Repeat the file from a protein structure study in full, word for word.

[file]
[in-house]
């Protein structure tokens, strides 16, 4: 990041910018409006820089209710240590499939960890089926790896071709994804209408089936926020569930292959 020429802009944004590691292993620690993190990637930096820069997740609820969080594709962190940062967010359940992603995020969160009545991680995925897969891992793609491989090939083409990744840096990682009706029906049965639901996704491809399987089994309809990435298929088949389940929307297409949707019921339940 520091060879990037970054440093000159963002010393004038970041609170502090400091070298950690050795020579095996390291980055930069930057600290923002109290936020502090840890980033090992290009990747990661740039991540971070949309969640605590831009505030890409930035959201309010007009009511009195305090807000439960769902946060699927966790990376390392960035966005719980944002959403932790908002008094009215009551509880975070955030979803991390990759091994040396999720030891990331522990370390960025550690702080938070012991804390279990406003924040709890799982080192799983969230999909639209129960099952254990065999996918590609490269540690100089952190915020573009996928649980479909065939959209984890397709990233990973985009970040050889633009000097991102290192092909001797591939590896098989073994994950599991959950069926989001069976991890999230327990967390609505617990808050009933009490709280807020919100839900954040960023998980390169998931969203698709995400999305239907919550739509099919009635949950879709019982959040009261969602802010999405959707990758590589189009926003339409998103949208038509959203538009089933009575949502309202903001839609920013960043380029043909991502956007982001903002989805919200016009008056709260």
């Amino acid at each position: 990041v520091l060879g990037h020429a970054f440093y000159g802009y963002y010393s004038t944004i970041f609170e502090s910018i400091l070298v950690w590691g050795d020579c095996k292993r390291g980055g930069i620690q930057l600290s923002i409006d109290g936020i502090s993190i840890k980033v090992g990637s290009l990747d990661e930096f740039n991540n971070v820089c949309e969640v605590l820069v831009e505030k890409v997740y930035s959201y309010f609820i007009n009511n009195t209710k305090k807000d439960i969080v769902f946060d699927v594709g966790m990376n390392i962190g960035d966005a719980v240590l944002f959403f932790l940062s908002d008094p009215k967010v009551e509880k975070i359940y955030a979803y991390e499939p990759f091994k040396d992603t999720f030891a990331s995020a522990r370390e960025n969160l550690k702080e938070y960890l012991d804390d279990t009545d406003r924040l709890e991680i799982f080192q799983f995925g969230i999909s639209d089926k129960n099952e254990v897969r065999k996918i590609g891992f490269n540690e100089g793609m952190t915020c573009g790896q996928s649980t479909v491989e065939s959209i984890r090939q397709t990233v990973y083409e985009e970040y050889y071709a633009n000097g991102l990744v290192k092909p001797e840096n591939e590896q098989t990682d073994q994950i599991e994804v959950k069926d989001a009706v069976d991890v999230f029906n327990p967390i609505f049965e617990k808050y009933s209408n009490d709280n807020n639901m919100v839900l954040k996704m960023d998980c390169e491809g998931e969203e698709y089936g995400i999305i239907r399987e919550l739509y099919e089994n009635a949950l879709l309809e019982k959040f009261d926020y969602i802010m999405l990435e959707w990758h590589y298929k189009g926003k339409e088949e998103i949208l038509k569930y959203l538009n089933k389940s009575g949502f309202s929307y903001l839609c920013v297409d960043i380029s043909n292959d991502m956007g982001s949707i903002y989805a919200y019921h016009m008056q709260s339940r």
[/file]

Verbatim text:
[in-house]
């Protein structure tokens, strides 16, 4: 990041910018409006820089209710240590499939960890089926790896071709994804209408089936926020569930292959 020429802009944004590691292993620690993190990637930096820069997740609820969080594709962190940062967010359940992603995020969160009545991680995925897969891992793609491989090939083409990744840096990682009706029906049965639901996704491809399987089994309809990435298929088949389940929307297409949707019921339940 520091060879990037970054440093000159963002010393004038970041609170502090400091070298950690050795020579095996390291980055930069930057600290923002109290936020502090840890980033090992290009990747990661740039991540971070949309969640605590831009505030890409930035959201309010007009009511009195305090807000439960769902946060699927966790990376390392960035966005719980944002959403932790908002008094009215009551509880975070955030979803991390990759091994040396999720030891990331522990370390960025550690702080938070012991804390279990406003924040709890799982080192799983969230999909639209129960099952254990065999996918590609490269540690100089952190915020573009996928649980479909065939959209984890397709990233990973985009970040050889633009000097991102290192092909001797591939590896098989073994994950599991959950069926989001069976991890999230327990967390609505617990808050009933009490709280807020919100839900954040960023998980390169998931969203698709995400999305239907919550739509099919009635949950879709019982959040009261969602802010999405959707990758590589189009926003339409998103949208038509959203538009089933009575949502309202903001839609920013960043380029043909991502956007982001903002989805919200016009008056709260």
């Amino acid at each position: 990041v520091l060879g990037h020429a970054f440093y000159g802009y963002y010393s004038t944004i970041f609170e502090s910018i400091l070298v950690w590691g050795d020579c095996k292993r390291g980055g930069i620690q930057l600290s923002i409006d109290g936020i502090s993190i840890k980033v090992g990637s290009l990747d990661e930096f740039n991540n971070v820089c949309e969640v605590l820069v831009e505030k890409v997740y930035s959201y309010f609820i007009n009511n009195t209710k305090k807000d439960i969080v769902f946060d699927v594709g966790m990376n390392i962190g960035d966005a719980v240590l944002f959403f932790l940062s908002d008094p009215k967010v009551e509880k975070i359940y955030a979803y991390e499939p990759f091994k040396d992603t999720f030891a990331s995020a522990r370390e960025n969160l550690k702080e938070y960890l012991d804390d279990t009545d406003r924040l709890e991680i799982f080192q799983f995925g969230i999909s639209d089926k129960n099952e254990v897969r065999k996918i590609g891992f490269n540690e100089g793609m952190t915020c573009g790896q996928s649980t479909v491989e065939s959209i984890r090939q397709t990233v990973y083409e985009e970040y050889y071709a633009n000097g991102l990744v290192k092909p001797e840096n591939e590896q098989t990682d073994q994950i599991e994804v959950k069926d989001a009706v069976d991890v999230f029906n327990p967390i609505f049965e617990k808050y009933s209408n009490d709280n807020n639901m919100v839900l954040k996704m960023d998980c390169e491809g998931e969203e698709y089936g995400i999305i239907r399987e919550l739509y099919e089994n009635a949950l879709l309809e019982k959040f009261d926020y969602i802010m999405l990435e959707w990758h590589y298929k189009g926003k339409e088949e998103i949208l038509k569930y959203l538009n089933k389940s009575g949502f309202s929307y903001l839609c920013v297409d960043i380029s043909n292959d991502m956007g982001s949707i903002y989805a919200y019921h016009m008056q709260s339940r």